The ANDSF is beginning to lose battles unequivocally and definitively after the departure of Western troops. As we will see below, there are armed disputes between the central government and the Taliban in almost 200 districts in Afghanistan, and sufficient pressure from Taliban militiamen could tip the balance in their favour, endangering the government in Kabul.

  • If Afghanistan fragments definitively between Taliban, government, extremist factions, warlords... which would lead to a bloody civil war with an outcome, at this stage, difficult to determine, but with clear consequences for the civilian population: waves of refugees, non-existence of the most basic human rights... death and destruction.
  • If the Taliban continuously and persistently attempt to overthrow the Afghan government, this situation would be very similar to that of the Taliban. This situation would be very similar to the previous point, we would witness a scenario of continuous terrorist attacks and battles for power in rural areas, but especially bloody will be the Taliban's attempts to seize power in key cities, since it will be in the urban centres where the central government will have to defend the country. Reaching a point of no return, in favour of the Taliban, could mean the return of Western troops to Afghanistan.

With a more than complicated military situation in the country, where 78 of the 407 districts into which Afghanistan is divided are controlled by the Taliban and another 19313 are under military dispute with the government, we will have to discover, as Western troops leave the country, the Taliban's offensive intentions and the Afghan army's ability to keep them at bay, if not defeat them.

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As for the military resilience of the ANDSF after September, we have seen that the maintenance of Afghan air capabilities will make the difference in the conflict with the Taliban. With contractors responsible for the general maintenance of the air force leaving the country, the lack of skilled air force professionals and the decline in air support from Western forces, it will be very difficult to keep this capability operational as we have known it up to now. In addition to air power, the United States Institute of Peacexiv highlights other potential vulnerabilities in the ANDSF, including a lack of leadership among its commanders, poor intelligence collection, and insufficient operational and logistical capabilities.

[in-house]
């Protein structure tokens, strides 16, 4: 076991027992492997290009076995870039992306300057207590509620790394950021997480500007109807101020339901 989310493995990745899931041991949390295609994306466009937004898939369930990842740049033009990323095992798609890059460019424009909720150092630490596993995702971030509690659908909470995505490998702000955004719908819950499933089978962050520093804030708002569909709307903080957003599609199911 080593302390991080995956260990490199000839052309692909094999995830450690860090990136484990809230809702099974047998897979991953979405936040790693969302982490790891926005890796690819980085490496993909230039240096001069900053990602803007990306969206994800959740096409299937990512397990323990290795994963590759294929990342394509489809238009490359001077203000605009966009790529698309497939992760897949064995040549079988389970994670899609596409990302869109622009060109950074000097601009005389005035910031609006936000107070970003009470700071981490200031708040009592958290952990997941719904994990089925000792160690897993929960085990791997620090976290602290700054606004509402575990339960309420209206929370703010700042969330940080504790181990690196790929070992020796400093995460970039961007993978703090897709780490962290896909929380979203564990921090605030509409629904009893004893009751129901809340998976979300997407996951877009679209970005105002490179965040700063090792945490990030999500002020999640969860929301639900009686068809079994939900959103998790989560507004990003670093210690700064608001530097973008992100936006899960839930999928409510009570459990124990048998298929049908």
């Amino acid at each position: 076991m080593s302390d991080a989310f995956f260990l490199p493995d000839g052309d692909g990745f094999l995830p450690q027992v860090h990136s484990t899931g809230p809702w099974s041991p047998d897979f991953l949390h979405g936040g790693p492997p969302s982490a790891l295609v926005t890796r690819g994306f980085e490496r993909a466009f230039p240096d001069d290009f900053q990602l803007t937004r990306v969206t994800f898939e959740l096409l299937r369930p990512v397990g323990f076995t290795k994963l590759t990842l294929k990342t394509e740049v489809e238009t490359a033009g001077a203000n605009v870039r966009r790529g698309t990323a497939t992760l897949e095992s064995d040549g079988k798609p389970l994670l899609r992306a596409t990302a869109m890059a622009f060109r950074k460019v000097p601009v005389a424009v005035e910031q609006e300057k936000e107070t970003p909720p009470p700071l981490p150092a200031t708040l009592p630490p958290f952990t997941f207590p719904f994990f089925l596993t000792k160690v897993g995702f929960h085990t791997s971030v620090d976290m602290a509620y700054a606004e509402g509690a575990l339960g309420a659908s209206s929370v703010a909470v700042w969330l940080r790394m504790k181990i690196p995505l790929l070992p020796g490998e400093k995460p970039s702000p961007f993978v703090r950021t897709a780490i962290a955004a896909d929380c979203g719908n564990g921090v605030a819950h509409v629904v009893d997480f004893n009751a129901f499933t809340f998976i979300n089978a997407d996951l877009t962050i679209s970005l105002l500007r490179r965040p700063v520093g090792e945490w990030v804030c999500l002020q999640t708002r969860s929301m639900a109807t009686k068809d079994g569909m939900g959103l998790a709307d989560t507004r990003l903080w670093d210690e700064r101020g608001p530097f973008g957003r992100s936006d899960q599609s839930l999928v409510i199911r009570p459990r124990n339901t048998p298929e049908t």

As soon as the last Western soldier leaves Afghanistan, we will be able to test the capabilities and cohesion of the Afghan armed forces.

  1. https://www.globalfirepower.com/country-military-strength-detail.php?country_id=afghanistan 
  2. https://www.usip.org/sites/default/files/PW115-Afghanistan-National-Defense-and-Security-Forces-Mission-Challenges-and-Sustainability.pdf
  3. https://www.usip.org/sites/default/files/PW115-Afghanistan-National-Defense-and-Security-Forces-Mission-Challenges-and-Sustainability.pdf
  4. https://ctc.usma.edu/wp-content/uploads/2021/01/CTC-SENTINEL-012021.pdf
  5. https://www.nytimes.com/2021/04/28/world/asia/afghanistan-security-forces.html 
  6. https://www.wdmma.org/afghan-air-force.php 
  7. Afghan National Army (ANA) Trust Fund – NATO  
  8. http://www.ieee.es/contenido/noticias/2021/03/DIEEEO25_2021_OSCPIL_Afganistan.html
  9. https://www.transparency.org/en/countries/afghanistan?redirected=1
  10. SIGAR, Quarterly Report to the United States Congress, April 30, 2021, 72,
  11. https://www.sigar.mil/pdf/quarterlyreports/2021-04-30qr.pdf.
  12. See Giustozzi, “Afghanistan: Taliban’s Organization and Structure,” pp. 5, 12. Giustozzi’s estimates have been endorsed by several other analysts. See Rupert Stone, “The US is greatly downplaying the size of the Afghan Taliban,” TRT World, January 7, 2019
  13. https://ctc.usma.edu/wp-content/uploads/2021/01/CTC-SENTINEL-012021.pdf.  Pág. 22
  14. https://www.longwarjournal.org/archives/2021/05/taliban-takes-control-of-two-districts-in-afghan-north.php
  15. https://www.usip.org/sites/default/files/PW115-Afghanistan-National-Defense-and-Security-Forces-Mission-Challenges-and-Sustainability.pdf